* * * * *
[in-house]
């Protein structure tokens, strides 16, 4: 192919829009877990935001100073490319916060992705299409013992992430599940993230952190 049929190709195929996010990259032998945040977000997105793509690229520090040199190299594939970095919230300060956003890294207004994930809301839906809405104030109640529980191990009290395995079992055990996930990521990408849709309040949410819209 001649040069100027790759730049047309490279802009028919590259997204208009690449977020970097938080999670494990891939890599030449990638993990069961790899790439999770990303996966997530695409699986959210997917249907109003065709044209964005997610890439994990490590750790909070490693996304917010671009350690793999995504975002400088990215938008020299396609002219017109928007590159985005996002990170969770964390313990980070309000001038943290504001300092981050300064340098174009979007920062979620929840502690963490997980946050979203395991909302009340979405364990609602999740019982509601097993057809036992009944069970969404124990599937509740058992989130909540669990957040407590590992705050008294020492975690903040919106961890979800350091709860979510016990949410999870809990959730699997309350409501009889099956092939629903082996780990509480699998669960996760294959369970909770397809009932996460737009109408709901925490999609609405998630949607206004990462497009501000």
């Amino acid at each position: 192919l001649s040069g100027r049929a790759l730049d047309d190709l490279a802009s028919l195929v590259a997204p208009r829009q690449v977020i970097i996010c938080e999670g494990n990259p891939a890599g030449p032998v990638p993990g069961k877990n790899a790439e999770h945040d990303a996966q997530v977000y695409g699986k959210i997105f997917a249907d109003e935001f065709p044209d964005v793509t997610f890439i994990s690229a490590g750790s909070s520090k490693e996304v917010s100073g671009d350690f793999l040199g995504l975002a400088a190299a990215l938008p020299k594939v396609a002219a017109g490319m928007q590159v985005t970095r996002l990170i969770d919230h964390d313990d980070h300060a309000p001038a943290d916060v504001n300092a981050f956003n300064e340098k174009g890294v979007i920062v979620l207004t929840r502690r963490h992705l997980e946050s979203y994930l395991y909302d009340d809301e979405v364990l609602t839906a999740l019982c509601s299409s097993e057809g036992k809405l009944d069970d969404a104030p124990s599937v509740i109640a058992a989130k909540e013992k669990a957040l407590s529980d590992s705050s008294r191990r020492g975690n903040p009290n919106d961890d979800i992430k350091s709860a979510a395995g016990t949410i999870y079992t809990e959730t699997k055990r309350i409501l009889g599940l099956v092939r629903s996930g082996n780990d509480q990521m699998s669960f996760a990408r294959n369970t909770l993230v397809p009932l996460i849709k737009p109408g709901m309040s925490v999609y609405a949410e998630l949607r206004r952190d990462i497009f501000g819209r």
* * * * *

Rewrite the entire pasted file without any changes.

[in-house]
């Protein structure tokens, strides 16, 4: 192919829009877990935001100073490319916060992705299409013992992430599940993230952190 049929190709195929996010990259032998945040977000997105793509690229520090040199190299594939970095919230300060956003890294207004994930809301839906809405104030109640529980191990009290395995079992055990996930990521990408849709309040949410819209 001649040069100027790759730049047309490279802009028919590259997204208009690449977020970097938080999670494990891939890599030449990638993990069961790899790439999770990303996966997530695409699986959210997917249907109003065709044209964005997610890439994990490590750790909070490693996304917010671009350690793999995504975002400088990215938008020299396609002219017109928007590159985005996002990170969770964390313990980070309000001038943290504001300092981050300064340098174009979007920062979620929840502690963490997980946050979203395991909302009340979405364990609602999740019982509601097993057809036992009944069970969404124990599937509740058992989130909540669990957040407590590992705050008294020492975690903040919106961890979800350091709860979510016990949410999870809990959730699997309350409501009889099956092939629903082996780990509480699998669960996760294959369970909770397809009932996460737009109408709901925490999609609405998630949607206004990462497009501000």
């Amino acid at each position: 192919l001649s040069g100027r049929a790759l730049d047309d190709l490279a802009s028919l195929v590259a997204p208009r829009q690449v977020i970097i996010c938080e999670g494990n990259p891939a890599g030449p032998v990638p993990g069961k877990n790899a790439e999770h945040d990303a996966q997530v977000y695409g699986k959210i997105f997917a249907d109003e935001f065709p044209d964005v793509t997610f890439i994990s690229a490590g750790s909070s520090k490693e996304v917010s100073g671009d350690f793999l040199g995504l975002a400088a190299a990215l938008p020299k594939v396609a002219a017109g490319m928007q590159v985005t970095r996002l990170i969770d919230h964390d313990d980070h300060a309000p001038a943290d916060v504001n300092a981050f956003n300064e340098k174009g890294v979007i920062v979620l207004t929840r502690r963490h992705l997980e946050s979203y994930l395991y909302d009340d809301e979405v364990l609602t839906a999740l019982c509601s299409s097993e057809g036992k809405l009944d069970d969404a104030p124990s599937v509740i109640a058992a989130k909540e013992k669990a957040l407590s529980d590992s705050s008294r191990r020492g975690n903040p009290n919106d961890d979800i992430k350091s709860a979510a395995g016990t949410i999870y079992t809990e959730t699997k055990r309350i409501l009889g599940l099956v092939r629903s996930g082996n780990d509480q990521m699998s669960f996760a990408r294959n369970t909770l993230v397809p009932l996460i849709k737009p109408g709901m309040s925490v999609y609405a949410e998630l949607r206004r952190d990462i497009f501000g819209r």